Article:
In the best of times, there is nothing more disposable than last Monday's editorial page. In these worst of times, feelings, both personal and national, are more than ever a mutating organism with a trajectory all their own, one on which you and I are, more than we like to admit, passive riders just borne along. (In idler days, politicians would have gone to great lengths, using something called opinion polls, to monitor these emotive indices for personal gain, forever trying to anticipate their next transmogrifications.)
I see it in the café. Mid-September's solemnity has given way, by and large, to the more accustomed ripples of conversation you hear over veggie wraps and coffee. On Sept. 11 and 12 everyone was "reeling and staggering like drunken men" (Psalm 107:27) and wondering what was real. They didn't put it that way, but you could see the gears turning, and folks trying to touch down with a toe on terra firma, something true to hang their hats on. Armageddon had intruded into football season, stem cell lines, The Simpsons, and other comfortingly familiar realities, and you could sense people frantically scrambling for some philosophical reconfigurations, surgical nips and tucks in their worldviews.
By the following Tuesday things had considerably "settled down." This is all to the good, and necessary too. The original blind-sided grief, even if it were desirable, is not sustainable. But is there a dangerous side to this, I wonder? Is it always progress, assimilation, deepening, healing? Or must we watch for dulling, hardening, retreat, and self-delusion? National church attendance, having spiked in the weeks just after 9/11, has subsided to normal levels. What murky reality is papered over by the description of life as trying to go "back to normal" (or even the new "normal" that factors in slight anthrax anxiety)?
Time magazine's Lance Morrow, for one, fears the phenomenon. The commentator weighed in with Old Testament prophetic vehemence against the tendency, exhorting, "Let's have rage!" and warning us not to let our hatred for the terrorists leak away, "wandering off into Prozac-induced forgetfulness." (At least that was his take on Sept. 12. I wonder how he's feeling today.)
My own fear is not of abating rage but of the seduction of what C.S.Lewis calls in The Screwtape Letters "the ordinary." Here is the Evil One's stealth weapon, preferred even to the flashier "deadly sins." Elegant in its simplicity, it turns men away from the discombobulating horror of smoldering Twin Towers by focusing them on the comforting "stream of immediate sense experience," which they then choose to call "real life" (not examining what "real" means). This seduction speaks thus: "There now, Andrée. Things aren't so bad as all that, after all. Why, there goes old Mr. Gliba, taking his morning walk down Edgeley Road as he has always done." It's almost impossible to believe in terrorist boogiemen when you keep the "ordinary" before your eyes.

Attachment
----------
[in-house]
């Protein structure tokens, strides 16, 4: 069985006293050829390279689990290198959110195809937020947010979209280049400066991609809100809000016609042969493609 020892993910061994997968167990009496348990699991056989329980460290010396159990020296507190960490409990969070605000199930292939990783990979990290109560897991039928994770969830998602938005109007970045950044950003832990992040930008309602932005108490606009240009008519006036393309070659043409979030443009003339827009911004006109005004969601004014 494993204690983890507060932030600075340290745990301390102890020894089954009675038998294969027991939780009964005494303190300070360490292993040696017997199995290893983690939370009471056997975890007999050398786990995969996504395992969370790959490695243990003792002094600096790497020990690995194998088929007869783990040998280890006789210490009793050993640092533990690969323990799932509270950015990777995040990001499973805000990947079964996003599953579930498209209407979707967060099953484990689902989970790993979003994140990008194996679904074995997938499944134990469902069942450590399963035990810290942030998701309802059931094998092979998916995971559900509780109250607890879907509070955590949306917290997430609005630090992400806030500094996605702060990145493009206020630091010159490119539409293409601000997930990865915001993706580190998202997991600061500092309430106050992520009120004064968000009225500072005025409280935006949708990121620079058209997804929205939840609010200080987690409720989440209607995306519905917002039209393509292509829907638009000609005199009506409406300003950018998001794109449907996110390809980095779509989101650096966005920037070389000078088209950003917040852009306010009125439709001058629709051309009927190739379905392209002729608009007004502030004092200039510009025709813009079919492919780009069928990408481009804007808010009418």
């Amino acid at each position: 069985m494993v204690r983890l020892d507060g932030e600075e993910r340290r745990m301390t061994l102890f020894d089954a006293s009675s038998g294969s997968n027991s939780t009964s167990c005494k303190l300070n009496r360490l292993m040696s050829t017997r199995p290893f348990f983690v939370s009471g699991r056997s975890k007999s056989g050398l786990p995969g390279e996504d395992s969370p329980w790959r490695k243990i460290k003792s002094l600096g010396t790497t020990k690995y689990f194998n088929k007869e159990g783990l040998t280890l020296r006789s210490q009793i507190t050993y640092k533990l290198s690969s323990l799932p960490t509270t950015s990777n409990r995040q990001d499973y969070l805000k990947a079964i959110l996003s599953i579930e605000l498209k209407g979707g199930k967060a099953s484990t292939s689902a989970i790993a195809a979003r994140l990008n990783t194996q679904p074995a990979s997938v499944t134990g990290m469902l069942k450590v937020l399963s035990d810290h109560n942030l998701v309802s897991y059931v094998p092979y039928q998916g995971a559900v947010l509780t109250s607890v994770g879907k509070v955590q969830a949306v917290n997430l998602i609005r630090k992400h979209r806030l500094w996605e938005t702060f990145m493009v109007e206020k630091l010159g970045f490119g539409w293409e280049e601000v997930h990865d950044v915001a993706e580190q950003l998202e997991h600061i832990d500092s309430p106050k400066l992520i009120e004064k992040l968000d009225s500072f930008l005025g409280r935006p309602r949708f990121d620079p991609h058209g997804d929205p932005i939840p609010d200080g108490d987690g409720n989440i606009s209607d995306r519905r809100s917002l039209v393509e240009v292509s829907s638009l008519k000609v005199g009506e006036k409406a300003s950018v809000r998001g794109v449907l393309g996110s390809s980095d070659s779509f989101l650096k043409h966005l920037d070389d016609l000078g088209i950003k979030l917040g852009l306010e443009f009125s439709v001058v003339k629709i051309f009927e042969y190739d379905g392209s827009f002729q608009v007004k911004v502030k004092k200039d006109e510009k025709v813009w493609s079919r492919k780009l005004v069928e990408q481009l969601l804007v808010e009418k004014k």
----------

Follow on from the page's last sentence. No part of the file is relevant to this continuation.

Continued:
Once this is grasped, whole swaths of Scripture are rescued from unintelligibility. Pharaoh is no longer a bafflingly obtuse regent who needed 10 plagues to "soften." He is a mirror to our own capacity to be sobered into great fear of the Lord one moment, and then lapse back into illusory well-being as soon as the heat's off. No wonder the Psalmist encapsulates Israel's entire history of transgression as "forgetfulness" (Psalm 78).
I had always sided with the argument of the rich man in the Lazarus story of Luke 16, but now I see that Abraham was right: The man's brothers really "would not listen even if someone rose from the dead"-and for the simple psychological reason that after the initial shock and conviction (give it about a week or two), he would have woken up one fine day to irenic blue skies and said to himself: "Did I really see that miserable specter the other night, or was it just a dream?"
Let wise men beware of the seduction of the ordinary, the reassuring lulls between the plagues, the sirens that put us off the scent of reality, the muddled thinking. A return to routine based on trust in the Lord is a good thing. A return to routine based on "feeling" is the stuporous thinking of the five virgins (Matthew 25) and the inebriate servants (Matthew 24). Armageddon comes not suddenly but in seven staggered trumpet calls. Happy the nation not caught sleeping at the switch. Happy the man found dressed and ready for service and with his lamp burning when his master comes in the third watch of the night.